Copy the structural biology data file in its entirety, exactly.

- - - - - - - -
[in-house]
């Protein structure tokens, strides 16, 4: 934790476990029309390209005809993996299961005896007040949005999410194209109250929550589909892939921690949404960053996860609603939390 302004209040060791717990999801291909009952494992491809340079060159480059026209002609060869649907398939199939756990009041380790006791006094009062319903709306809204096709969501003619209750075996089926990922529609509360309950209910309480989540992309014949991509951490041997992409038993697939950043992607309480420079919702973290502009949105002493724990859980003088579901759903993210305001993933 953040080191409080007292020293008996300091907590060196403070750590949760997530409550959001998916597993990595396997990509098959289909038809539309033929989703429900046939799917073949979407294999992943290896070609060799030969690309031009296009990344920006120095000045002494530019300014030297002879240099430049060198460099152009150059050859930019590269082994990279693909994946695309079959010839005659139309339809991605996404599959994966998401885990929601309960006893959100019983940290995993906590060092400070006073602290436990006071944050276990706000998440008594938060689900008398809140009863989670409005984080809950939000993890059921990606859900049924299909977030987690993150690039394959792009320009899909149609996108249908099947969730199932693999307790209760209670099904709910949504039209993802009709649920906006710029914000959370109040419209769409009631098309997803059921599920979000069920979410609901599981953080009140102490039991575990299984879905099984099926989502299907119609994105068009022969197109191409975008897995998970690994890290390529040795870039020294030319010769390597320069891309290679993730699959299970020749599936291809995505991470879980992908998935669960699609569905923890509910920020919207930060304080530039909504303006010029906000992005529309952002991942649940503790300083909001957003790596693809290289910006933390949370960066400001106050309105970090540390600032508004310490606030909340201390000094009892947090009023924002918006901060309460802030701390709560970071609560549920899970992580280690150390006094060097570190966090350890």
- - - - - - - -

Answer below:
[in-house]
């Protein structure tokens, strides 16, 4: 934790476990029309390209005809993996299961005896007040949005999410194209109250929550589909892939921690949404960053996860609603939390 302004209040060791717990999801291909009952494992491809340079060159480059026209002609060869649907398939199939756990009041380790006791006094009062319903709306809204096709969501003619209750075996089926990922529609509360309950209910309480989540992309014949991509951490041997992409038993697939950043992607309480420079919702973290502009949105002493724990859980003088579901759903993210305001993933 953040080191409080007292020293008996300091907590060196403070750590949760997530409550959001998916597993990595396997990509098959289909038809539309033929989703429900046939799917073949979407294999992943290896070609060799030969690309031009296009990344920006120095000045002494530019300014030297002879240099430049060198460099152009150059050859930019590269082994990279693909994946695309079959010839005659139309339809991605996404599959994966998401885990929601309960006893959100019983940290995993906590060092400070006073602290436990006071944050276990706000998440008594938060689900008398809140009863989670409005984080809950939000993890059921990606859900049924299909977030987690993150690039394959792009320009899909149609996108249908099947969730199932693999307790209760209670099904709910949504039209993802009709649920906006710029914000959370109040419209769409009631098309997803059921599920979000069920979410609901599981953080009140102490039991575990299984879905099984099926989502299907119609994105068009022969197109191409975008897995998970690994890290390529040795870039020294030319010769390597320069891309290679993730699959299970020749599936291809995505991470879980992908998935669960699609569905923890509910920020919207930060304080530039909504303006010029906000992005529309952002991942649940503790300083909001957003790596693809290289910006933390949370960066400001106050309105970090540390600032508004310490606030909340201390000094009892947090009023924002918006901060309460802030701390709560970071609560549920899970992580280690150390006094060097570190966090350890």